Bayesian inference is having a major impact on the scientific method, especially with regard to the interpretation of astronomical observations (e.g., Gregory 2001). In a recent international exoplanet radial velocity fitting challenge, the top five solutions, including my own (Gregory 2016), employed a Bayesian framework (Dumusque et al., A&A, 598, p. 133, 2017).
We employed the Bayesian framework to develop a new method for the detection of periodic signals (Gregory & Loredo 1992) of unknown shape. For certain problems the new method is a major advance over existing techniques (see Gregory and Loredo, 1996). It is particularly suited to the problem of detecting rapidly rotating neutron stars (pulsars) at X-ray and gamma-ray wavelengths. We also used a Gaussian version of this method to detect a new super orbital period in the radio to TeV gamma-ray emitting binary star, LSI+61o 303 (Gregory 1999; Gregory et al. 1999; Gregory 2002).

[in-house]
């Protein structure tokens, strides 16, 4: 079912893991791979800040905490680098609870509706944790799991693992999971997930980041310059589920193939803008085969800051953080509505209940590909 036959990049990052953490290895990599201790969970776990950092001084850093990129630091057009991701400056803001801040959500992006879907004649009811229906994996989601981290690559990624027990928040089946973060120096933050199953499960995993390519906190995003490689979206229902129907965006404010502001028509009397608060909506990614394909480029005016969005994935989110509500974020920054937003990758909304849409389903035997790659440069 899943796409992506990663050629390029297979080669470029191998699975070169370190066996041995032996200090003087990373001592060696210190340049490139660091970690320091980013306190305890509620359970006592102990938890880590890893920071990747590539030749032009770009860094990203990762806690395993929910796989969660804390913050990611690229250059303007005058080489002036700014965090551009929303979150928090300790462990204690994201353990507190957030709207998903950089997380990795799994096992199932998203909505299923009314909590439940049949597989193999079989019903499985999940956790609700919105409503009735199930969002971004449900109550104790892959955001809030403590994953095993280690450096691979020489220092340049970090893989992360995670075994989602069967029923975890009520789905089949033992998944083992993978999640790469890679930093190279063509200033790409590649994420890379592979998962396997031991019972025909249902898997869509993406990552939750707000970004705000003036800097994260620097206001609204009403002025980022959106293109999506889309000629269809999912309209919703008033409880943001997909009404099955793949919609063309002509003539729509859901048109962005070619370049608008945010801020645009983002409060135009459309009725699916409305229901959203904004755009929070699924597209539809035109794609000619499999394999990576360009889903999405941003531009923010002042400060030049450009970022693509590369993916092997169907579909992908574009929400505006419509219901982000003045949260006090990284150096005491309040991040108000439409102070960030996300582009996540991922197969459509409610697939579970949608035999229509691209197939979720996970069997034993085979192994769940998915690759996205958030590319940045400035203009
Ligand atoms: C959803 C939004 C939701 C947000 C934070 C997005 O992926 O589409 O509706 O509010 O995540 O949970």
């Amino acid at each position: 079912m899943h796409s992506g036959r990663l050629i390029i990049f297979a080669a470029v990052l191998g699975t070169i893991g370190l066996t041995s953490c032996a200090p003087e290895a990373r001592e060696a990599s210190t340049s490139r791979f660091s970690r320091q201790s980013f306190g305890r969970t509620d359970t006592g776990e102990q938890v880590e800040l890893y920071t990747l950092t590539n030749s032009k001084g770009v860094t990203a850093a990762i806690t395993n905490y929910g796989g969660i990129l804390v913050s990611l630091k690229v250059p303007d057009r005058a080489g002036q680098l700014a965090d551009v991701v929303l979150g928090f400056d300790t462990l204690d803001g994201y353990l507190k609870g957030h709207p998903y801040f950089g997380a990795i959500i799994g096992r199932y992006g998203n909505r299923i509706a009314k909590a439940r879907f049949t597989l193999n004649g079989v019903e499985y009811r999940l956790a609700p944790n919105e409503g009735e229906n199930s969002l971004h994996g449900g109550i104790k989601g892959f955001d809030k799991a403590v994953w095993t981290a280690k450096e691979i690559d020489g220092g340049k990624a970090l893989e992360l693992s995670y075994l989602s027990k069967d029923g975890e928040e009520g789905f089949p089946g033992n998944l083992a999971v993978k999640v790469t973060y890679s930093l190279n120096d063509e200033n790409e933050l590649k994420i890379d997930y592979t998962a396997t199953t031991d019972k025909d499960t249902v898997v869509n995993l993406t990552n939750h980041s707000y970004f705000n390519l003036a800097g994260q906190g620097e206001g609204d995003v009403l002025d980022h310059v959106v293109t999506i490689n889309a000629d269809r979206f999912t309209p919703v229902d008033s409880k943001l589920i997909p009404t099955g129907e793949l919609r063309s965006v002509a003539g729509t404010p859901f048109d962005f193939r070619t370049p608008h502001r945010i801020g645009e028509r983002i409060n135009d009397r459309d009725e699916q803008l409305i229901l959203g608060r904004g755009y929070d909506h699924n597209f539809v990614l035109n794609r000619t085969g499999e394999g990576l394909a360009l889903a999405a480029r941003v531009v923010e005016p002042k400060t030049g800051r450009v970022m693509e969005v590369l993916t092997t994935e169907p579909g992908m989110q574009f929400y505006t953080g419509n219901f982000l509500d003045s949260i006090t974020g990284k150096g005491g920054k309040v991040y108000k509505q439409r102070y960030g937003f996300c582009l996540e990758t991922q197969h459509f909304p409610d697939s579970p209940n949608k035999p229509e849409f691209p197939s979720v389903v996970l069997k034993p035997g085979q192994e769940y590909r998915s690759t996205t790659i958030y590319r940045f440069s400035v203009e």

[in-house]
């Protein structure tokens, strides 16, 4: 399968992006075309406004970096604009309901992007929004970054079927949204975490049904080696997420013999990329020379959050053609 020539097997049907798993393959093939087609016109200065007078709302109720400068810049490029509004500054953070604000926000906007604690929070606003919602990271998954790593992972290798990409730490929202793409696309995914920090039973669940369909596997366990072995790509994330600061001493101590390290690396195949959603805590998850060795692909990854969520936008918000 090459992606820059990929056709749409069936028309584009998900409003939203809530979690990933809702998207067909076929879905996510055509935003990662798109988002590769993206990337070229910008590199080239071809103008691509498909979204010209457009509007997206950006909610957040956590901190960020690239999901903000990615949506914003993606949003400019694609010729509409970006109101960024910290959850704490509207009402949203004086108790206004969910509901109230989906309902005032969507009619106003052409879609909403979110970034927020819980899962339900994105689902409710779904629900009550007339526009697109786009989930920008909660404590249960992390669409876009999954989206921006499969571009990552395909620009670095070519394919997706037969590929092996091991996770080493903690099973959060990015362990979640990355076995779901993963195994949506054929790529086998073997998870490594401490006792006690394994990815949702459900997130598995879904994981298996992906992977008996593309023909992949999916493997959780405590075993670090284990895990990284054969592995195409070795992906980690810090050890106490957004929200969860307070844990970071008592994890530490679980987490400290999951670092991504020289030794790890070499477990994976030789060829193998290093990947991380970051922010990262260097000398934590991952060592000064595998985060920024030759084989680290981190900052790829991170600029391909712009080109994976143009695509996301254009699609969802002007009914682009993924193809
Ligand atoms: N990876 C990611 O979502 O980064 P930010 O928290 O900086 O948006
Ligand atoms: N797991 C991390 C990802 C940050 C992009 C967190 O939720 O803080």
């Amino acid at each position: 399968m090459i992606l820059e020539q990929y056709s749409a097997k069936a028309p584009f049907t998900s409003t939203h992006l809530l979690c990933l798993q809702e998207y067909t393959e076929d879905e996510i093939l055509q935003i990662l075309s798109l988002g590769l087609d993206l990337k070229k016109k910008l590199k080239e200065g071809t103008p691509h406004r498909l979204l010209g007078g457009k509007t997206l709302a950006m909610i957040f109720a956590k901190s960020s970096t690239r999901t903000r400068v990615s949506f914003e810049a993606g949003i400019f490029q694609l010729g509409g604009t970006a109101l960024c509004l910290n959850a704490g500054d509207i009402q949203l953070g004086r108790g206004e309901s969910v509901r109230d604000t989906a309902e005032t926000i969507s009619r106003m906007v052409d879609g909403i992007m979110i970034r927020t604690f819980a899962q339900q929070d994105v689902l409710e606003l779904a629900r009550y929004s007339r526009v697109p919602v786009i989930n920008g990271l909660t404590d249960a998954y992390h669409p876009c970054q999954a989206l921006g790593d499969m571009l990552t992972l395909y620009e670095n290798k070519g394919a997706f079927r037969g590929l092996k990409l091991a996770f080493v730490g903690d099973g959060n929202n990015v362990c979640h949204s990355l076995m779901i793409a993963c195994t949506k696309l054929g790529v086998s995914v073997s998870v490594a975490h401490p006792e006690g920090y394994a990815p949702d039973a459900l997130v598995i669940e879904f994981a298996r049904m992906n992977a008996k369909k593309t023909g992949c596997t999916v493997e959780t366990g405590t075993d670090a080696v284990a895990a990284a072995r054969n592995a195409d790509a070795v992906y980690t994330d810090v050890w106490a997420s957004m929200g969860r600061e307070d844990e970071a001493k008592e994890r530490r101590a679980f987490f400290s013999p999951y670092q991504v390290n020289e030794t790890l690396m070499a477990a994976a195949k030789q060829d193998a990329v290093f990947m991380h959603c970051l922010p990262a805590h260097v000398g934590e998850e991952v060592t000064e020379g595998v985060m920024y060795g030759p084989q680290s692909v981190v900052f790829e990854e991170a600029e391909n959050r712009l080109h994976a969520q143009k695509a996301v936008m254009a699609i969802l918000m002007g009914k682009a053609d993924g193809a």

More recently I have applied the Bayesian framework to separate planetary and stellar activity signals (Gregory 2016), which is discussed in the Exoplanet Section.